P.S.- When are Shoplifting and Richard Yates coming out, Tao?

Written by Peter Kelly

May 7, 2009 at 12:18 am

Tao Lin

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Tao Lin

Tao Lin

Tao Lin is the Brooklyn based author of a novel, Eeeee Eee Eeee, a collection of short stories, Bed, and two collections of poems, You Are a Little Bit Happier Than I Am and Cognitive-Behavioral Therapy.  He has another book coming out soon that is supposedly called Richard Yates, though at a recent reading he told me it was going to be called Werner Herzog.

Now, the thing I am required to mention here, the “hook” of this post, is that Lin made (internet) headlines a few months ago by selling shares in his forthcoming novel, the idea being that in turn for supporting Lin financially through the writing of the novel, investors would share in the novel’s eventual yield.  Much has been made about this bold move in the “blogosphere,” which was surely Lin’s plan all along, but I’ll reserve my judgment except to say that I think the whole thing is the perfect embodiment of what Lin is, a man whose talents lie more in self-promotion than writing.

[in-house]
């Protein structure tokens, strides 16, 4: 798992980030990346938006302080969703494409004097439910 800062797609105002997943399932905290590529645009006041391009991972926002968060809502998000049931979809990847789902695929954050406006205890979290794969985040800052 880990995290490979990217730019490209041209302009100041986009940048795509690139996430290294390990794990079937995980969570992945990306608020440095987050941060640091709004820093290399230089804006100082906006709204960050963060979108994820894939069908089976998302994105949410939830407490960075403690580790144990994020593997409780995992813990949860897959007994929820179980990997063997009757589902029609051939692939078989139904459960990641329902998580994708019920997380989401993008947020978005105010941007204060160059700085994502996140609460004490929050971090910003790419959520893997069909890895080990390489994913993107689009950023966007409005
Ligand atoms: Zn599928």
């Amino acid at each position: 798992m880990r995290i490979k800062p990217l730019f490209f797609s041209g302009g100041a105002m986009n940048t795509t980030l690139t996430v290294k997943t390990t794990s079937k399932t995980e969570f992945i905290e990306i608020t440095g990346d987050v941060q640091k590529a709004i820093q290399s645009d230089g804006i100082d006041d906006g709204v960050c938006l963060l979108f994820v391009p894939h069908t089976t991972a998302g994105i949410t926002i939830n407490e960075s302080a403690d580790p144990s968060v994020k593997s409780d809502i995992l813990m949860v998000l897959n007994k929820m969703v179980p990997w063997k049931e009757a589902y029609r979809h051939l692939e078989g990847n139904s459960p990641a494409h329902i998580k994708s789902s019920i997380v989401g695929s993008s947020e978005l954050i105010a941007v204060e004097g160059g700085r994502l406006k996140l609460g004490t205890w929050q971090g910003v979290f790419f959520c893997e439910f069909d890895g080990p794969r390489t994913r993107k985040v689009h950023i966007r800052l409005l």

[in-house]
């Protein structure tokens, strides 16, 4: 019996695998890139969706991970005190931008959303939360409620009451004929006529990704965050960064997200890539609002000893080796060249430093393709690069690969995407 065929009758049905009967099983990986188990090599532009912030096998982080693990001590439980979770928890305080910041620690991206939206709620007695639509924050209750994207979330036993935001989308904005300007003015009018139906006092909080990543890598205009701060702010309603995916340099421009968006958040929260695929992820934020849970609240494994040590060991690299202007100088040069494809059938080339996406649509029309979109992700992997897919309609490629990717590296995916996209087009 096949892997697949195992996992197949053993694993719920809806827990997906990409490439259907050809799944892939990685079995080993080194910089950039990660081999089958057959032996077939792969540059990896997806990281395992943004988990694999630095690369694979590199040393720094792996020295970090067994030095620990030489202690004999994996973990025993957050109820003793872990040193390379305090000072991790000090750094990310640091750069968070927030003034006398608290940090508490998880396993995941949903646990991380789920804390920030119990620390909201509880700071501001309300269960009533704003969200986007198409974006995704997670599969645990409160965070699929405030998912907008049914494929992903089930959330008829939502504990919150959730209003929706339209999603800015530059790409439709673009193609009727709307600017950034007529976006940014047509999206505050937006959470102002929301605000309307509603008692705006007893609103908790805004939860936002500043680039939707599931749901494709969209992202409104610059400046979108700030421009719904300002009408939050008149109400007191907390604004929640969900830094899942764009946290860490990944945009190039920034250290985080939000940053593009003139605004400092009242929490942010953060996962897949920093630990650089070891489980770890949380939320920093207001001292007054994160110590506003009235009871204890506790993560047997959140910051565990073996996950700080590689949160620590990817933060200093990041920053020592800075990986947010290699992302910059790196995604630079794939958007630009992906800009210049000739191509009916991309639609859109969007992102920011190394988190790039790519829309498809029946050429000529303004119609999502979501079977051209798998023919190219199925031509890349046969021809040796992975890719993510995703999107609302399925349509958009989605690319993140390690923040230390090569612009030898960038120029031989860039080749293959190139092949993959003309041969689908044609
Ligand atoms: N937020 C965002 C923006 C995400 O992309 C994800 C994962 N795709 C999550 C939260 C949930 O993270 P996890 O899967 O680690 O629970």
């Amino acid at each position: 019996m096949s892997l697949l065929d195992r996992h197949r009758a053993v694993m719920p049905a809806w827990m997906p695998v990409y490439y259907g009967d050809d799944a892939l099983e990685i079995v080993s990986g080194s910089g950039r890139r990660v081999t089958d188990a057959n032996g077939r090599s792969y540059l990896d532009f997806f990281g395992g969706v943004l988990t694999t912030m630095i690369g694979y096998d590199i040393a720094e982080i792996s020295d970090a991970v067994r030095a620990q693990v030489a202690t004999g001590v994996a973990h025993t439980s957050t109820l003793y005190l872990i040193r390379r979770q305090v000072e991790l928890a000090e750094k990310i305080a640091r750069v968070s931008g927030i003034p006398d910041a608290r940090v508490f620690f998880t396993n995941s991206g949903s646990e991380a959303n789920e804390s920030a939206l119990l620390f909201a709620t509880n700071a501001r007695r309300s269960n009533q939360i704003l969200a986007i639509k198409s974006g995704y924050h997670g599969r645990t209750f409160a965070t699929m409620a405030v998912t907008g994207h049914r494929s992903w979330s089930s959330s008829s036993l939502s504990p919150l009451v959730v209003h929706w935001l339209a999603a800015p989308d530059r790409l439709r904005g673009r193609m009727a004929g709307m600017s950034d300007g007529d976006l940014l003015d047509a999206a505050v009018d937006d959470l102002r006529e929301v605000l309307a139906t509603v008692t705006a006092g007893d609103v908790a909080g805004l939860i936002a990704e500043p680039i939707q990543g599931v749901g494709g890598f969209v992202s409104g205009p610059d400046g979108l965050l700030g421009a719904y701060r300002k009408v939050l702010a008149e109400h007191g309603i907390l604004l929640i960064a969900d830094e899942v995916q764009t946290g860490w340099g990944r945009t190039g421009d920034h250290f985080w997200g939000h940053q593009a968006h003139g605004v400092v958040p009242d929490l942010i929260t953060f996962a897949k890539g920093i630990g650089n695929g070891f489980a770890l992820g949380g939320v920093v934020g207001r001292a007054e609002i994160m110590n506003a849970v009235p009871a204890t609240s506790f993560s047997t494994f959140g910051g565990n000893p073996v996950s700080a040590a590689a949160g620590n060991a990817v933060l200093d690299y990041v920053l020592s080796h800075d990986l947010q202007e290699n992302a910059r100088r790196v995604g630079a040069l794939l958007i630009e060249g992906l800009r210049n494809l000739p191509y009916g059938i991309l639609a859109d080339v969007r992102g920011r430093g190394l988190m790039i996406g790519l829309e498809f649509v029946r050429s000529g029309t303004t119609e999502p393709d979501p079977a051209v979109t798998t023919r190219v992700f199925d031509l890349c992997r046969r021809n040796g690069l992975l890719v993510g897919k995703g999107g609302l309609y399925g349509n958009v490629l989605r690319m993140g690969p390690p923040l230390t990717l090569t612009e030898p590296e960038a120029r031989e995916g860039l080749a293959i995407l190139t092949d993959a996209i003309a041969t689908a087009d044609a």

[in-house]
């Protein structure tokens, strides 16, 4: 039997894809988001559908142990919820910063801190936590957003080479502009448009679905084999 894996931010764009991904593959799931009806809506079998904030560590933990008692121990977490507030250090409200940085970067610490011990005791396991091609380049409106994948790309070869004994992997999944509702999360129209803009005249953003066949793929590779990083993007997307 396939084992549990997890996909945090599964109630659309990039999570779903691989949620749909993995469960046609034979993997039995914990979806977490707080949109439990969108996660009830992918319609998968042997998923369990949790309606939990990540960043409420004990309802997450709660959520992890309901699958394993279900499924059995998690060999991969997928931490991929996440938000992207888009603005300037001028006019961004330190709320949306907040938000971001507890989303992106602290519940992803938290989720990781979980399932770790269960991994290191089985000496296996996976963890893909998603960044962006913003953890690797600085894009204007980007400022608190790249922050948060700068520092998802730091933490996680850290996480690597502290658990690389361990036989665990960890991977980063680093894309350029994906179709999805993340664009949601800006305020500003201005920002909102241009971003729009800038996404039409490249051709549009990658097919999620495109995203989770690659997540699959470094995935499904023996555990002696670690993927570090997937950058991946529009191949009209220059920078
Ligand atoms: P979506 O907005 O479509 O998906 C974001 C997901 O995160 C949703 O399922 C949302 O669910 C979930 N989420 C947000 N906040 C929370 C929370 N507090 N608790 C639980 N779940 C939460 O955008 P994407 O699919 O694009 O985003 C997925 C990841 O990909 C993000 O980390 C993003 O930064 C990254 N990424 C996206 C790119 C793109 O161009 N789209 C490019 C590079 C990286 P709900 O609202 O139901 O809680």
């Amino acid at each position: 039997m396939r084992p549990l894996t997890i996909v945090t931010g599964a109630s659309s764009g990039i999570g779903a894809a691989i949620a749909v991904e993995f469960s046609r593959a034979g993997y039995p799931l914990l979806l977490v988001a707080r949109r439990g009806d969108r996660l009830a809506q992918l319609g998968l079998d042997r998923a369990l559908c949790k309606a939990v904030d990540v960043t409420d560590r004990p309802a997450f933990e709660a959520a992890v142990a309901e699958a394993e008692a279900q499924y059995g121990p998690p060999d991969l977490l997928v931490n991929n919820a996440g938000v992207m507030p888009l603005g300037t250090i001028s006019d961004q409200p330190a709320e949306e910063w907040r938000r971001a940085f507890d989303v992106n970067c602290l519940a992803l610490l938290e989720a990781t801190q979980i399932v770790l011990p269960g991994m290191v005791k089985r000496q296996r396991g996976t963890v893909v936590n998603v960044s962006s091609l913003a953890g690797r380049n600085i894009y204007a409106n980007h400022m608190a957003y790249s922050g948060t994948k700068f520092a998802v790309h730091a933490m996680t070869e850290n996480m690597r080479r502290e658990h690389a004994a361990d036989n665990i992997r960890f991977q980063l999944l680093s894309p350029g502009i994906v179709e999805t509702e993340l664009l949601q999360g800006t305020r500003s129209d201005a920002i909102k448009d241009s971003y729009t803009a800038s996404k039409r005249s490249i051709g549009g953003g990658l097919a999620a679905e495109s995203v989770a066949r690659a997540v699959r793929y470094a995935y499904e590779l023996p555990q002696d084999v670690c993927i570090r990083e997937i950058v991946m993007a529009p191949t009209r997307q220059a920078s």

Not that Lin is a bad writer.  In fact he can be good and sometimes even great.  Or at least interesting, original, genuine, which is all at least as good as being “good.”  When he’s at his best he manages to connect to that part of us that is, in one way or another, permanently bored and mildly nihilistic, and Lin helps us laugh at/with this odd part of our identity. Here’s an example, from the first story in Bed: